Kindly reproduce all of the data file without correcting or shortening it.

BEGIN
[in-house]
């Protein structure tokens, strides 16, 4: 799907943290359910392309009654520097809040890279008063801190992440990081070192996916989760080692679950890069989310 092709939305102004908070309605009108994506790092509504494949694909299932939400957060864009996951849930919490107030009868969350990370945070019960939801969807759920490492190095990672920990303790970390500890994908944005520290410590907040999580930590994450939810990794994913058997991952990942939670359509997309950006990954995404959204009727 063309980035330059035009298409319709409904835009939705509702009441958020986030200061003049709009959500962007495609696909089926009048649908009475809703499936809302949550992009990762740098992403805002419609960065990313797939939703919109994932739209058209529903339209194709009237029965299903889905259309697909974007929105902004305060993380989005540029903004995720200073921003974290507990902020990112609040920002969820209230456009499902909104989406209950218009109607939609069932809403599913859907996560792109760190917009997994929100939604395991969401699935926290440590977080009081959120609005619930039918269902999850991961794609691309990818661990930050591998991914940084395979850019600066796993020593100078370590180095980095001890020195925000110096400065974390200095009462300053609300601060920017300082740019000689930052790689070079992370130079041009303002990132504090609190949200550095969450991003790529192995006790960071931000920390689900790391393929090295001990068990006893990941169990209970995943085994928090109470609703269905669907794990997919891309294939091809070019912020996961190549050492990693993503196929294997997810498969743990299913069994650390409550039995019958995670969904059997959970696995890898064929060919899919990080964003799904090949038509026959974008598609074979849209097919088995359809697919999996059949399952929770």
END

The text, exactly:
[in-house]
């Protein structure tokens, strides 16, 4: 799907943290359910392309009654520097809040890279008063801190992440990081070192996916989760080692679950890069989310 092709939305102004908070309605009108994506790092509504494949694909299932939400957060864009996951849930919490107030009868969350990370945070019960939801969807759920490492190095990672920990303790970390500890994908944005520290410590907040999580930590994450939810990794994913058997991952990942939670359509997309950006990954995404959204009727 063309980035330059035009298409319709409904835009939705509702009441958020986030200061003049709009959500962007495609696909089926009048649908009475809703499936809302949550992009990762740098992403805002419609960065990313797939939703919109994932739209058209529903339209194709009237029965299903889905259309697909974007929105902004305060993380989005540029903004995720200073921003974290507990902020990112609040920002969820209230456009499902909104989406209950218009109607939609069932809403599913859907996560792109760190917009997994929100939604395991969401699935926290440590977080009081959120609005619930039918269902999850991961794609691309990818661990930050591998991914940084395979850019600066796993020593100078370590180095980095001890020195925000110096400065974390200095009462300053609300601060920017300082740019000689930052790689070079992370130079041009303002990132504090609190949200550095969450991003790529192995006790960071931000920390689900790391393929090295001990068990006893990941169990209970995943085994928090109470609703269905669907794990997919891309294939091809070019912020996961190549050492990693993503196929294997997810498969743990299913069994650390409550039995019958995670969904059997959970696995890898064929060919899919990080964003799904090949038509026959974008598609074979849209097919088995359809697919999996059949399952929770």